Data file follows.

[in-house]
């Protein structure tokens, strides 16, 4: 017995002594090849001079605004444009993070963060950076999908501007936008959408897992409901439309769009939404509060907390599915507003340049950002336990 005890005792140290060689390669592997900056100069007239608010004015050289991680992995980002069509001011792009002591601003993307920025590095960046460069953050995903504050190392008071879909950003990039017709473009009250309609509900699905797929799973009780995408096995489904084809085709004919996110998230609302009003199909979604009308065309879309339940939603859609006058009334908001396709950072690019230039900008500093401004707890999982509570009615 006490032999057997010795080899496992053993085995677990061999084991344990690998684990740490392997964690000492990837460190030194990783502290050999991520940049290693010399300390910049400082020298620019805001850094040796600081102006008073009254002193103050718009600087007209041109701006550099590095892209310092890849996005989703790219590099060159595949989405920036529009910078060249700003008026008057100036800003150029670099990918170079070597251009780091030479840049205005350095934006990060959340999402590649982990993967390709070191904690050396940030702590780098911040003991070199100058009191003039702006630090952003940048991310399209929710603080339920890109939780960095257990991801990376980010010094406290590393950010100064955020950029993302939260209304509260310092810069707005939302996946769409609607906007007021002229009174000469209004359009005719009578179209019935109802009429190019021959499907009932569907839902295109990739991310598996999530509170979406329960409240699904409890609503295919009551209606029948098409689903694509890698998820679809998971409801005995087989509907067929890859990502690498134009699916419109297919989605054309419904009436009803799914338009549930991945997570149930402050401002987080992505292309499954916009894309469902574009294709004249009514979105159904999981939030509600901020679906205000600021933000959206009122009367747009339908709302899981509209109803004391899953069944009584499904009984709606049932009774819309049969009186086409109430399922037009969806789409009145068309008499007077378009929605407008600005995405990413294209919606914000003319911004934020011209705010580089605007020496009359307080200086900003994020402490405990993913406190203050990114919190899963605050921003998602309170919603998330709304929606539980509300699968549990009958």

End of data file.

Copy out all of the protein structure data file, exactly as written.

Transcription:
[in-house]
């Protein structure tokens, strides 16, 4: 017995002594090849001079605004444009993070963060950076999908501007936008959408897992409901439309769009939404509060907390599915507003340049950002336990 005890005792140290060689390669592997900056100069007239608010004015050289991680992995980002069509001011792009002591601003993307920025590095960046460069953050995903504050190392008071879909950003990039017709473009009250309609509900699905797929799973009780995408096995489904084809085709004919996110998230609302009003199909979604009308065309879309339940939603859609006058009334908001396709950072690019230039900008500093401004707890999982509570009615 006490032999057997010795080899496992053993085995677990061999084991344990690998684990740490392997964690000492990837460190030194990783502290050999991520940049290693010399300390910049400082020298620019805001850094040796600081102006008073009254002193103050718009600087007209041109701006550099590095892209310092890849996005989703790219590099060159595949989405920036529009910078060249700003008026008057100036800003150029670099990918170079070597251009780091030479840049205005350095934006990060959340999402590649982990993967390709070191904690050396940030702590780098911040003991070199100058009191003039702006630090952003940048991310399209929710603080339920890109939780960095257990991801990376980010010094406290590393950010100064955020950029993302939260209304509260310092810069707005939302996946769409609607906007007021002229009174000469209004359009005719009578179209019935109802009429190019021959499907009932569907839902295109990739991310598996999530509170979406329960409240699904409890609503295919009551209606029948098409689903694509890698998820679809998971409801005995087989509907067929890859990502690498134009699916419109297919989605054309419904009436009803799914338009549930991945997570149930402050401002987080992505292309499954916009894309469902574009294709004249009514979105159904999981939030509600901020679906205000600021933000959206009122009367747009339908709302899981509209109803004391899953069944009584499904009984709606049932009774819309049969009186086409109430399922037009969806789409009145068309008499007077378009929605407008600005995405990413294209919606914000003319911004934020011209705010580089605007020496009359307080200086900003994020402490405990993913406190203050990114919190899963605050921003998602309170919603998330709304929606539980509300699968549990009958």